Earlier this week the Service Point Development project group held its last meeting, and we celebrated its work and the new Information Services division. In moving from project mode to ongoing operations, implementation of the new service model will still continue to involve individuals in multiple units. As I said in my remarks, I have appreciated how people across the library system have embraced planning for this new service model and I have great confidence in all who will be moving us forward.
Library heads met last week. Discussions included the materials coming out of this summer’s planning and budget process (I’ll discuss these at our September all staff meeting and meanwhile see the documents posted on our Planning and Assessment page), website redesign content authorship and the service point development project. Roundtable updates from each unit and division are available on the staff website.
Planning for our Sir Sanford Fleming exhibit first began when I responded to the President of Sir Sanford Fleming College, Tony Tilly, about his interest in any ways Queen’s and the College could work together in honouring Sir Sanford Fleming on the 100th anniversary of his death. Fleming College’s celebration of Sir Sandord Fleming’s legacy occurred on that anniversary, July 22, and our exhibit opened at that time. It was a great pleasure to see Dr. Tilly visit the exhibit last Friday and have a guided tour from Alvan Bregman and Deirdre Bryden. Thank you to all in the Jordan Library and the Archives.
In recent weeks, we’ve been preparing promotional materials about LAMP and considering ways to move forward with specific aspects of the plans for Stauffer Library and Douglas Library. This short description is appearing in a list of current Queen’s capital projects seeking funding:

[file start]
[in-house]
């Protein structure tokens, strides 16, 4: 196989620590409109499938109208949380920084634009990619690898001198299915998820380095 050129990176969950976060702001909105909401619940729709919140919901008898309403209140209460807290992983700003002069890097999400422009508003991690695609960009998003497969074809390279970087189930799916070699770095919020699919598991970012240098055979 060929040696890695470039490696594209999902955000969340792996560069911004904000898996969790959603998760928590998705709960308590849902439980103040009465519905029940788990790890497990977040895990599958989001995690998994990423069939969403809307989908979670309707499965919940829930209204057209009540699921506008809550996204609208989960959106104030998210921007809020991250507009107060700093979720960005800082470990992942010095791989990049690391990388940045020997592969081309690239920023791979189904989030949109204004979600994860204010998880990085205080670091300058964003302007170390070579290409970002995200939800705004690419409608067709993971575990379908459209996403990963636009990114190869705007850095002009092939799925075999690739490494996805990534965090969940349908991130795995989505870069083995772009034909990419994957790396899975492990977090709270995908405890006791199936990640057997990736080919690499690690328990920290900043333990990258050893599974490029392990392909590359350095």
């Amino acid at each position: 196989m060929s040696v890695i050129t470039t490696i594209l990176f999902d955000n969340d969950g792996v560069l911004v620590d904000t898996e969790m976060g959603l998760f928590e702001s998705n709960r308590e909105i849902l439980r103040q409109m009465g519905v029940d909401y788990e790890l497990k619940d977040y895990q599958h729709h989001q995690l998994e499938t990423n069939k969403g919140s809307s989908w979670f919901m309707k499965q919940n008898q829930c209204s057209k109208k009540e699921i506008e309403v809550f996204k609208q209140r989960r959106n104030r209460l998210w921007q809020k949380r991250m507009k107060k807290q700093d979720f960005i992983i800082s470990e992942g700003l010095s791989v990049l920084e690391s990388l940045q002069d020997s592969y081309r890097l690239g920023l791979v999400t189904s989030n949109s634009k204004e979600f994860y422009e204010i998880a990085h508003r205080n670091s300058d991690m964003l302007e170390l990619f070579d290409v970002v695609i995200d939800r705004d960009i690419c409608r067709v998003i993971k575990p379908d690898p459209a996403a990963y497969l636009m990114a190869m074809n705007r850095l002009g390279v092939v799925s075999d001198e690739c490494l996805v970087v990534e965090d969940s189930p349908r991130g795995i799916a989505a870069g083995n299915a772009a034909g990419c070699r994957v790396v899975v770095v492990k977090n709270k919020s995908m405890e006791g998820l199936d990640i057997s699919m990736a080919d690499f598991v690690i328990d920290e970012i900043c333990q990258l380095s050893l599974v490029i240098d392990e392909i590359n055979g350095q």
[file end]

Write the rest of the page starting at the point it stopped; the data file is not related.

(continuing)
At the academic junction of University Avenue and Union Street are the award-winning Stauffer Library on one corner and the iconic Douglas Library diagonally opposite. The project envisions innovative renovations to 375,000 sq ft of these two libraries, and to the public square between them, to dramatically increase student learning spaces, advance research opportunities and build community engagement. Libraries are transforming to meet current and future academic needs. Stauffer Library will feature the academic support services of the Queen’s Learning Commons. Students will explore existing treasures and create new ones in the Douglas Library’s Centre for Digital and Print Culture. Expected outcomes include a 40% increase in learning space: the welcoming warmth of the traditional library augmented by digital studios, special collections and archives, collaborative study rooms, contemplative corners, community event space, and the knowledge of the world at your fingertips.
In case you’ve missed mention of this elsewhere, I’d like to point out the recent release of the Horizon Report Library Edition 2015 from the New Media Consortium (NMC). It’s quite a good and easy-to-read summary of matters we’re all thinking about in research libraries today.